oa Fundamina : A Journal of Legal History - George Rex of Knysna : a civil lawyer from England and first marshall of the Vice-Admiralty Court of the Cape of Good Hope, 1797-1802

Volume 16, Issue 1
  • ISSN : 1021-545X
  • E-ISSN: 2411-7870



In South African history and folklore, the often mythical story of George Rex is widely known. Popularly the man himself is better remembered for what he was not - royalty - than for what he actually was. From a legal historical point of view, two aspects of his life are of interest : his training and career as a civil lawyer in England, and his role as marshal of the Vice-Admiralty Court at the Cape of Good Hope. And it is on these aspects that I will focus here However, these are but two small pools of light on the broad and often dark canvas of Rex's life and some brief and general biographical and historical descriptions will be required to provide the necessary perspective.

For many years, claims flourished both in England and in South Africa that George Rex was of royal descent. More particularly, it was suggested if not at times held out as fact that he was the son of a young Prince George of Wales, the future King George III of England (1738-1820), and the reputedly beautiful Quakeress and commoner, Hannah Lightfoot (1730-1759). Depending on whether or not they were taken to have been (secretly but legally) married at the time, George was described as the Prince's legitimate or at least his natural son, with concomitant claims to the throne. And hence, so the myth went, George was in 1797 "banished" to the Cape to avoid royal embarrassment, with Crown connections arranging a suitable appointment for him there and supporting him with an annual allowance of £1 000 and a grant of lands, on condition that he never married.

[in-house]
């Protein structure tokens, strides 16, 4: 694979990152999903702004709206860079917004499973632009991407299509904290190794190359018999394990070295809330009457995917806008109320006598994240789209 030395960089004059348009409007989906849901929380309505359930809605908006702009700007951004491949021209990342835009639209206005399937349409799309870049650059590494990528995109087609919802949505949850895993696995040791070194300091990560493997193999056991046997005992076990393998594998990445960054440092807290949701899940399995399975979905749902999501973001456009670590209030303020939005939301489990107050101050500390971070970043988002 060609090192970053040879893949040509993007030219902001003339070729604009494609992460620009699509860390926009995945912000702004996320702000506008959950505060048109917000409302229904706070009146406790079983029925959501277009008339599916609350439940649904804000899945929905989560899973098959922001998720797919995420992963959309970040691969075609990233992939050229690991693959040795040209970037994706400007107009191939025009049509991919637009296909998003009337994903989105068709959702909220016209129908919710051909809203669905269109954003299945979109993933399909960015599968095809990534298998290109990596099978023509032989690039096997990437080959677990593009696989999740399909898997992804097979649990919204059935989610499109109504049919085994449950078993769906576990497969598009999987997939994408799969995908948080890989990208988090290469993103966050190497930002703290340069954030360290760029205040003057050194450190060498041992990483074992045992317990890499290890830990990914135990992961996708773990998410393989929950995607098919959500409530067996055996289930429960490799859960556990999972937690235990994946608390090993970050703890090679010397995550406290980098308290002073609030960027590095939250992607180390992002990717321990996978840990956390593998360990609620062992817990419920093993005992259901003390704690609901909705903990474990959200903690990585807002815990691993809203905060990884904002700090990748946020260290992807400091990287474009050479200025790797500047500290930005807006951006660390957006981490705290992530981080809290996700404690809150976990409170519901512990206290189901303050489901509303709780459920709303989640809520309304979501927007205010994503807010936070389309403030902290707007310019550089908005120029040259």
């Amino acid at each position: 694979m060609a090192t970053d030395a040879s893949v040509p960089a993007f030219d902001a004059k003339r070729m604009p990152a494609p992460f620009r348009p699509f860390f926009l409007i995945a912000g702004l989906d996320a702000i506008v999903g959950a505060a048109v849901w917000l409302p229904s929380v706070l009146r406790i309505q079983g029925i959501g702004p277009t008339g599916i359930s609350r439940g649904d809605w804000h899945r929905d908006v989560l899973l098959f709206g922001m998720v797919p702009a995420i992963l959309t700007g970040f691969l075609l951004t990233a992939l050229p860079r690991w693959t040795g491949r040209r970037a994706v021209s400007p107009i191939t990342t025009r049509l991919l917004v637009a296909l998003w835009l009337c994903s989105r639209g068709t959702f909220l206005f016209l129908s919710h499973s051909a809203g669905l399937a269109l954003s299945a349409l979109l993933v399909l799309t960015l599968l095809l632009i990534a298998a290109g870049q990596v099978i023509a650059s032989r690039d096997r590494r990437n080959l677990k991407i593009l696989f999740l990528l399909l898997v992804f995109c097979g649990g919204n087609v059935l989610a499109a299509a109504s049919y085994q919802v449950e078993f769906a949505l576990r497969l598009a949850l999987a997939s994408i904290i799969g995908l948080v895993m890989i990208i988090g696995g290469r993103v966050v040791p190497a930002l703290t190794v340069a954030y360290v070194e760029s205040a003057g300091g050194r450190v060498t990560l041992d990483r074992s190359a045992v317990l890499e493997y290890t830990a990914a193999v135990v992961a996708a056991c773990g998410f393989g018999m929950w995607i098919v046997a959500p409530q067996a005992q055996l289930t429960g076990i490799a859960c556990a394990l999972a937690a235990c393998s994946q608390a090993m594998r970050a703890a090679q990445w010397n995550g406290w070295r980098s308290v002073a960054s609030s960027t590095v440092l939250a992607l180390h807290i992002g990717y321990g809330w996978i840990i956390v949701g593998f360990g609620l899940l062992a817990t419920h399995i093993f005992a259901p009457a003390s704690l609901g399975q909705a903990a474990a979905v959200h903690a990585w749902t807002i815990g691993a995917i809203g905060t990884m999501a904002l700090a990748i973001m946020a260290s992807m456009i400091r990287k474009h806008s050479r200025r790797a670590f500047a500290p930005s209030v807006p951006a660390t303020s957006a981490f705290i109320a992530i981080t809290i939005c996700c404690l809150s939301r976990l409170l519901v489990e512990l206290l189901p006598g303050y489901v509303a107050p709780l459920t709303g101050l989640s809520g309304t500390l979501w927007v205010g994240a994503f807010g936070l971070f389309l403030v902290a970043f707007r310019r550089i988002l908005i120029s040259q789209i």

These claims of royalty, for long vigorously believed, supported and spread by many despite the fact that objectively regarded they were based on circumstantial, undocumented, unsupported and untrustworthy evidence derived from often suspicious, sensationalistic, journalistic or anonymous sources, have now thoroughly been discredited. In 1975, already, an historian who traced Rex's genealogy could declare that "[n]owadays academic historians give no credence to stories that George III, before he became king, had a romance with a Quaker girl who bore him children". And in 2003, the results of genetic tests on Canadian, New Zealand and South African descendants of George Rex failed to match the results of those on a descendant of George III, and appear to have proved finally that he was an ordinary commoner and not of royal descent.

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